I'm testing an app not yet published. I have a client side register/log-in, using Alamofire to post and then retrieve and parse JSON. Unless Alamofire has "blackboxed" some type of hash, I am not aware of having coded any kind of hash anywhere, yet.

When I went to look into why the test passwords (passed via SSL, HTTPS, and without any effort to encrypt, yet) were showing up on the server side looking like the result of a hash, I compared that result to a deliberate server side Sha256 hash (done on the raw, plain text password matching the original that got passed from the app). I am seeing this:

"ccc" ---->  Sha256 hash = 64daa44ad493ff28a96effab6e77f1732a3d97d83241581b37dbd70a7a4900fe
"ccc" ----> "simple iOS post" (via Alamofire) = 9df62e693988eb4e1e1444ece0578579

As you can see, the values are very different, and this means unless I know what happened on the way over, I cannot authenticate anyone on the server side, nor can I use any server side password reset functions, because I have no idea what kind of hash was used.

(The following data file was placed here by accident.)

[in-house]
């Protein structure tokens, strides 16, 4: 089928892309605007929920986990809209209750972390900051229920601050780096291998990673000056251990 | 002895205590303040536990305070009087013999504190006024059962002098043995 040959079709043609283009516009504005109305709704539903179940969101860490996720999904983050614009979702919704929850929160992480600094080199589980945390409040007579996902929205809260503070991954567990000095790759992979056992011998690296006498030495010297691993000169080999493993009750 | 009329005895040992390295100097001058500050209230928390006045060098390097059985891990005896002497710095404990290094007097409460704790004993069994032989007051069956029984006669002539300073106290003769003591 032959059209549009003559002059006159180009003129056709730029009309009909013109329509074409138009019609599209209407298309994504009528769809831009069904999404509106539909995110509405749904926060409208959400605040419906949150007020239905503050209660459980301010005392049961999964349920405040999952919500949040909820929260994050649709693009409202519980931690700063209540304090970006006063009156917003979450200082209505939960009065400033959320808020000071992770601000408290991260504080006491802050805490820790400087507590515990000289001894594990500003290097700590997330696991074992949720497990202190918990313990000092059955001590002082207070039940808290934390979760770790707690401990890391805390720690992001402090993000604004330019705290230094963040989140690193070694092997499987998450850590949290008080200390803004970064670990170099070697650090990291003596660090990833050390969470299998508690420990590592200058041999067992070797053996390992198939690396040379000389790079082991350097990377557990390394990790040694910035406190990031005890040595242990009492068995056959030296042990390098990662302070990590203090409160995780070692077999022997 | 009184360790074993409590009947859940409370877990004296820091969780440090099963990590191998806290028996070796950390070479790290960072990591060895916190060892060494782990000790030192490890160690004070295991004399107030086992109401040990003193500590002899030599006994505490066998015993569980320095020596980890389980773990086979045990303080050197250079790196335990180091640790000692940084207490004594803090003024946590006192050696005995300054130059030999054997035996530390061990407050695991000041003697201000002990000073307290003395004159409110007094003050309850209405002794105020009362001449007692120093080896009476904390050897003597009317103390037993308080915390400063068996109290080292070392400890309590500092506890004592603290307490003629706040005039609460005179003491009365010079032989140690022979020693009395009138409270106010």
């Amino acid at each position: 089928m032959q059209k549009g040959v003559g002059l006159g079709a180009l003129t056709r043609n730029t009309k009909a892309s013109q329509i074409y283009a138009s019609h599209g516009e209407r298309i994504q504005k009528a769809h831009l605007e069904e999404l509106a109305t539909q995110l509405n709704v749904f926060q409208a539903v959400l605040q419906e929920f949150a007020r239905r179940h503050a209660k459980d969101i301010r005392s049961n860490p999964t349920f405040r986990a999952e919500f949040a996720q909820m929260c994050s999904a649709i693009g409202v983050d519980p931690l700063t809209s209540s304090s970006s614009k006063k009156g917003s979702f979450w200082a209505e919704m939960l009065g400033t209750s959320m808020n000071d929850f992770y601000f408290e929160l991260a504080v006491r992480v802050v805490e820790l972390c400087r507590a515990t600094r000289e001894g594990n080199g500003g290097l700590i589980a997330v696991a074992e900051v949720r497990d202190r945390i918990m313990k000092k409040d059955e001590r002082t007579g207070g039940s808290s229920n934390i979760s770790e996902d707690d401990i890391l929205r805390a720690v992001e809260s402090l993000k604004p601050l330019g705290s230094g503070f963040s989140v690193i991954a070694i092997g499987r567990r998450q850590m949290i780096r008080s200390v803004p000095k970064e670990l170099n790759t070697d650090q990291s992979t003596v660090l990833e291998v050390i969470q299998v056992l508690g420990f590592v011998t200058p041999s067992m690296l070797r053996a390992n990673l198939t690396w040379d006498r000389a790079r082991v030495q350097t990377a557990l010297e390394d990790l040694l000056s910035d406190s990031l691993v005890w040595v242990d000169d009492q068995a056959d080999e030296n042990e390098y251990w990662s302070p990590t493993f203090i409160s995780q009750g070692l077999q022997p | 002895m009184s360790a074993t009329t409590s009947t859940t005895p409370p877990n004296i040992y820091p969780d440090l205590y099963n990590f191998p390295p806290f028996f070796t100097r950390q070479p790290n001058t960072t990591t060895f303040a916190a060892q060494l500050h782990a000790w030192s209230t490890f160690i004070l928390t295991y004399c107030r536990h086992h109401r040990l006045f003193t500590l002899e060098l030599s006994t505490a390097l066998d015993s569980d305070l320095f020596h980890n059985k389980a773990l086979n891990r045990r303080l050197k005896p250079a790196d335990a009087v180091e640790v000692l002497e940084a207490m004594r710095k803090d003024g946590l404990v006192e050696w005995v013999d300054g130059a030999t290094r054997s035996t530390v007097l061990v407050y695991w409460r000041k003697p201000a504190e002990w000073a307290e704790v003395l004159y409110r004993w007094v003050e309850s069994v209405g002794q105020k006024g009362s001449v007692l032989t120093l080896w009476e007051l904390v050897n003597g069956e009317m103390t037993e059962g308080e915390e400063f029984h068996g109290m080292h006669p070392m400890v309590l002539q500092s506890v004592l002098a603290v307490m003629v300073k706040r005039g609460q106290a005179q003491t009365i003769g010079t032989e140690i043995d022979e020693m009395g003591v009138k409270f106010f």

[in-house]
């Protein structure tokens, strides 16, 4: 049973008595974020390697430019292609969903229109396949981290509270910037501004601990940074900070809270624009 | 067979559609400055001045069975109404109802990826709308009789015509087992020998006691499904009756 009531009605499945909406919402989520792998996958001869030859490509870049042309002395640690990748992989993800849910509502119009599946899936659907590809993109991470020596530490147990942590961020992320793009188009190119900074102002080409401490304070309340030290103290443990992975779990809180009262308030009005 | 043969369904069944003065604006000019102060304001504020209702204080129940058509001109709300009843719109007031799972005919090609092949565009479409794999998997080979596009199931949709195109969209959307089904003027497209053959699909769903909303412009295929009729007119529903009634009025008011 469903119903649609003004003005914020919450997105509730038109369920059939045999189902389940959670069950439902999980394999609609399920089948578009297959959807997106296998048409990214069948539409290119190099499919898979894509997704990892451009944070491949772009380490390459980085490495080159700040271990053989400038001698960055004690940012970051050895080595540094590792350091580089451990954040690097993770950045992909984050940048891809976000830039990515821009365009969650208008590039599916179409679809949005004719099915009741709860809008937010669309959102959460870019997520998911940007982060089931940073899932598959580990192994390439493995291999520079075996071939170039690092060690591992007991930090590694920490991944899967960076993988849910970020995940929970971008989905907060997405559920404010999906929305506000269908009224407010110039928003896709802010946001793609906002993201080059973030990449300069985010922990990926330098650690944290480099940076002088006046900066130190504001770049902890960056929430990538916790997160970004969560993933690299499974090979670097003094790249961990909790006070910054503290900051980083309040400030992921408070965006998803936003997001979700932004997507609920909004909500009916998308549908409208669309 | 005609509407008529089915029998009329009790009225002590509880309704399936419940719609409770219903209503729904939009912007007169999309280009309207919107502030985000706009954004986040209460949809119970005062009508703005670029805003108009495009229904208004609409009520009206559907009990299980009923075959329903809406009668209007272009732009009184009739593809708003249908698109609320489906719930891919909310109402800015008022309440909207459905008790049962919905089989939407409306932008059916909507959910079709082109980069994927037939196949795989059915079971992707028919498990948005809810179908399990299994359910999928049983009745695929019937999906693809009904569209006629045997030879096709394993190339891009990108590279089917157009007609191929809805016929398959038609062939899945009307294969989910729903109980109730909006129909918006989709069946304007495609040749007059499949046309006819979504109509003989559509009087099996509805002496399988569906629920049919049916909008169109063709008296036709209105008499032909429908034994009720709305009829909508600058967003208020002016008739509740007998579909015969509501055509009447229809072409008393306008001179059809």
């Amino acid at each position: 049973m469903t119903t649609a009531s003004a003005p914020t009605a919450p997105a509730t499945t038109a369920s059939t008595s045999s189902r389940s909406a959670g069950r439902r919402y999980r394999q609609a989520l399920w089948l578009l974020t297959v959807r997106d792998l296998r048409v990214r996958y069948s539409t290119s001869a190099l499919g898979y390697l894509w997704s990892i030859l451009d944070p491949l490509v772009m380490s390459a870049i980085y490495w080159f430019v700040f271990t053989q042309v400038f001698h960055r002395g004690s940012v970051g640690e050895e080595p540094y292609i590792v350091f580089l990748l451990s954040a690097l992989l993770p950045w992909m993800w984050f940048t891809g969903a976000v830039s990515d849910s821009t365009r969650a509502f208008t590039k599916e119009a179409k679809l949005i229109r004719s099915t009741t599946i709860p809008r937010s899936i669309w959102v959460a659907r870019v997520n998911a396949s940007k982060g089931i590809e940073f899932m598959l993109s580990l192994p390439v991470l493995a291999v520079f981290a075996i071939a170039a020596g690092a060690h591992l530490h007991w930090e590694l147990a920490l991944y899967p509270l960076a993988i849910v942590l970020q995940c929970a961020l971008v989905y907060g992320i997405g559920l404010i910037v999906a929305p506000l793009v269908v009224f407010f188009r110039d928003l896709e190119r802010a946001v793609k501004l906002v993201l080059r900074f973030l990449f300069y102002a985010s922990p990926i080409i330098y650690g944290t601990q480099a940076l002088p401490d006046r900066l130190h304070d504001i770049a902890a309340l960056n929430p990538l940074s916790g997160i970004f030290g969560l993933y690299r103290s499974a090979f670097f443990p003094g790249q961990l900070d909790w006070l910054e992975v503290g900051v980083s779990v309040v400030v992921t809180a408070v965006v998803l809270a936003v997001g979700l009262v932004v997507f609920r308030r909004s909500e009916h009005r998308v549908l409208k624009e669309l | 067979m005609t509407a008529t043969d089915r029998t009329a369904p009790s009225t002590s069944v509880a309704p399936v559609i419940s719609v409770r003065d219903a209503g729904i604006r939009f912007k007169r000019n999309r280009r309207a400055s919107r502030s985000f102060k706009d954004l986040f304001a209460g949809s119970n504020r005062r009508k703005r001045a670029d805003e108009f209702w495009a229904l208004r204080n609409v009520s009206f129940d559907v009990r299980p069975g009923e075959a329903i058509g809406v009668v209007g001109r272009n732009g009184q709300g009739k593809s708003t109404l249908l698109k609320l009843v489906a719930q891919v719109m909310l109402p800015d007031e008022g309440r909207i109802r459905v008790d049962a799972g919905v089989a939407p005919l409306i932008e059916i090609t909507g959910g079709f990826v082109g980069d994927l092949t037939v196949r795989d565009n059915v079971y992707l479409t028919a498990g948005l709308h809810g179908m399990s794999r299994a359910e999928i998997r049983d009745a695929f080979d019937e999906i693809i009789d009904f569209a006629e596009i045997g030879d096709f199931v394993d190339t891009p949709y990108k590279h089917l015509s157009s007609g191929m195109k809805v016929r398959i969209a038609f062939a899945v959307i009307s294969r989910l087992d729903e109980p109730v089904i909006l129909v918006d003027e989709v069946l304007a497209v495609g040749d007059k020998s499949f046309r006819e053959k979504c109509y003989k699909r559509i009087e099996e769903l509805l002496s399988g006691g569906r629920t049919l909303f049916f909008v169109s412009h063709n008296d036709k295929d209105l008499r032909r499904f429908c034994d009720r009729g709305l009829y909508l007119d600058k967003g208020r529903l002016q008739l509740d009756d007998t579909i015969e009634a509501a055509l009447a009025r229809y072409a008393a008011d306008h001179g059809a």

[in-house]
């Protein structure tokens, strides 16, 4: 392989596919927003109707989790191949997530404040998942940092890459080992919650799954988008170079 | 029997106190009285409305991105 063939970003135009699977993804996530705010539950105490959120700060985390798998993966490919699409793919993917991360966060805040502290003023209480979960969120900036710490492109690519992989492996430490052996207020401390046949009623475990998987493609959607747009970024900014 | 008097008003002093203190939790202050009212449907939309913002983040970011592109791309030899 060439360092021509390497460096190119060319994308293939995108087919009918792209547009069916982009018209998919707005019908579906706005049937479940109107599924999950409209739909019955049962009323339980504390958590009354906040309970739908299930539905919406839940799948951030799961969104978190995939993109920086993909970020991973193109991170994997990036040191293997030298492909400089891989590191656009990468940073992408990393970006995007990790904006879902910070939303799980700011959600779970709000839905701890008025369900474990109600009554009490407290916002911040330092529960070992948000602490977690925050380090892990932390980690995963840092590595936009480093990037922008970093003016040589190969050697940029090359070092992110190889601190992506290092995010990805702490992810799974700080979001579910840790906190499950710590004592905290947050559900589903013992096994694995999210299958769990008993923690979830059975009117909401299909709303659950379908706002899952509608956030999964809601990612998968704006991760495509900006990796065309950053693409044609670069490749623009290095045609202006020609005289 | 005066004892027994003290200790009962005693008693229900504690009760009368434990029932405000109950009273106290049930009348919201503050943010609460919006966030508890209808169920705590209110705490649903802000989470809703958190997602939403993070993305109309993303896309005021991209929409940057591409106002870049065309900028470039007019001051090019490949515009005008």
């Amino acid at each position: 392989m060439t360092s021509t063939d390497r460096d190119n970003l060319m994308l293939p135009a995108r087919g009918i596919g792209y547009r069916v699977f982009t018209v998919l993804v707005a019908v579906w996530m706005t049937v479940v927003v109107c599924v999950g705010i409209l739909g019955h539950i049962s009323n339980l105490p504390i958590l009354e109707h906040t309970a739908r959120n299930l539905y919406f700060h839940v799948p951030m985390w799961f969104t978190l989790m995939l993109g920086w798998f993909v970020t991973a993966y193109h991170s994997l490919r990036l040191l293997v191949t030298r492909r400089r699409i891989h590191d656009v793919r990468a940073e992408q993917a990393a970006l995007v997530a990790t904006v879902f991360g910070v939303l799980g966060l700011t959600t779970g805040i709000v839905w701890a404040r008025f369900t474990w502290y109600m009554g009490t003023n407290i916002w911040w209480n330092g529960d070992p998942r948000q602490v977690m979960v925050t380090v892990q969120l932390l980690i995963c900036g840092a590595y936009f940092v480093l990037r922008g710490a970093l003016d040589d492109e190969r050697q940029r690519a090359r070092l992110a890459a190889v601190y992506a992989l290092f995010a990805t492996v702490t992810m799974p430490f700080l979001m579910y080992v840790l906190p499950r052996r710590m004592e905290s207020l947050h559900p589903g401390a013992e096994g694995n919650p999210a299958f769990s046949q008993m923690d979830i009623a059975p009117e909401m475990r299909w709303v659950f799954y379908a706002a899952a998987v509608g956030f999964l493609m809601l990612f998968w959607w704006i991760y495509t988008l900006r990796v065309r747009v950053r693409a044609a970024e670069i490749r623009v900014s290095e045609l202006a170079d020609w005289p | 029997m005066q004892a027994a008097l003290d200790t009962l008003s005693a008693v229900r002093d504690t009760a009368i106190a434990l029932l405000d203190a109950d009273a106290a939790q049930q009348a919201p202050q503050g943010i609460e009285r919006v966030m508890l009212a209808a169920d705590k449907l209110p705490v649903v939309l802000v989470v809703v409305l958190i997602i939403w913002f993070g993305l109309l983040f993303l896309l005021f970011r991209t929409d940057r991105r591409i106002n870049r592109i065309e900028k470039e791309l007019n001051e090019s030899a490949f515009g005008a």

Can anyone help me know what happened to hash the password?

Here's the simple Alamofire-based code doing the post (Xcode 9, Swift 4):

//creating parameters for the post request
let parameters: Parameters=[
    "username":textFieldUserName.text!,
    "password":textFieldPassword.text!,
    "name":textFieldName.text!,
    "email":textFieldEmail.text!,
    "phone":textFieldPhone.text!,
    "user_type":String(user_type),
    "user_privileges":String(user_privileges)
]

print("Post Contents ('parameters') = \(parameters)")

//Sending http post request
Alamofire.request(URL_USER_REGISTER, method: .post, parameters: parameters).responseJSON
    {
        response in
        //printing response
        print(response)

        //getting the json value from the server
        if let result = response.result.value {

            //converting it as NSDictionary
            let jsonData = result as! NSDictionary
        }
    }

Well, I feel sheepish. I found a hash being applied in the PHP on the server side.

md5($pass);

No need to bother with this one. Now wish I had not even posted it. But, maybe it will help someone.

  • Also forgive me having made the common mistake of confusing hash with encryption. I know they are not the same (the former is undoable, the latter is, and would be wasted if it were undoable). – Doug Joseph Jan 4 at 2:52

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